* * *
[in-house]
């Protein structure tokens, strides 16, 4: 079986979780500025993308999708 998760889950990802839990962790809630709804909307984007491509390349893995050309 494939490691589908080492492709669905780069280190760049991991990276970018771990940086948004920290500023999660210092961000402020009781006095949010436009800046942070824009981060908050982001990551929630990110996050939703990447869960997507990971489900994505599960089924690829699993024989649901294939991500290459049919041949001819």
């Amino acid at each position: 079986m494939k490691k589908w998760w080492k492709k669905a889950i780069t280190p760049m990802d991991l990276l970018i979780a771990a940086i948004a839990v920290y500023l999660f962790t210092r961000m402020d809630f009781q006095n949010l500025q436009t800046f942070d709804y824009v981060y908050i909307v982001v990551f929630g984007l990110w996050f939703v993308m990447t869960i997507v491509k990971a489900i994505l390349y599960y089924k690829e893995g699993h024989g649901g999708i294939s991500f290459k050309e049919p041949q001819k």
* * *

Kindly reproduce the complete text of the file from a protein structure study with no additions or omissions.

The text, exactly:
[in-house]
């Protein structure tokens, strides 16, 4: 079986979780500025993308999708 998760889950990802839990962790809630709804909307984007491509390349893995050309 494939490691589908080492492709669905780069280190760049991991990276970018771990940086948004920290500023999660210092961000402020009781006095949010436009800046942070824009981060908050982001990551929630990110996050939703990447869960997507990971489900994505599960089924690829699993024989649901294939991500290459049919041949001819």
């Amino acid at each position: 079986m494939k490691k589908w998760w080492k492709k669905a889950i780069t280190p760049m990802d991991l990276l970018i979780a771990a940086i948004a839990v920290y500023l999660f962790t210092r961000m402020d809630f009781q006095n949010l500025q436009t800046f942070d709804y824009v981060y908050i909307v982001v990551f929630g984007l990110w996050f939703v993308m990447t869960i997507v491509k990971a489900i994505l390349y599960y089924k690829e893995g699993h024989g649901g999708i294939s991500f290459k050309e049919p041949q001819k």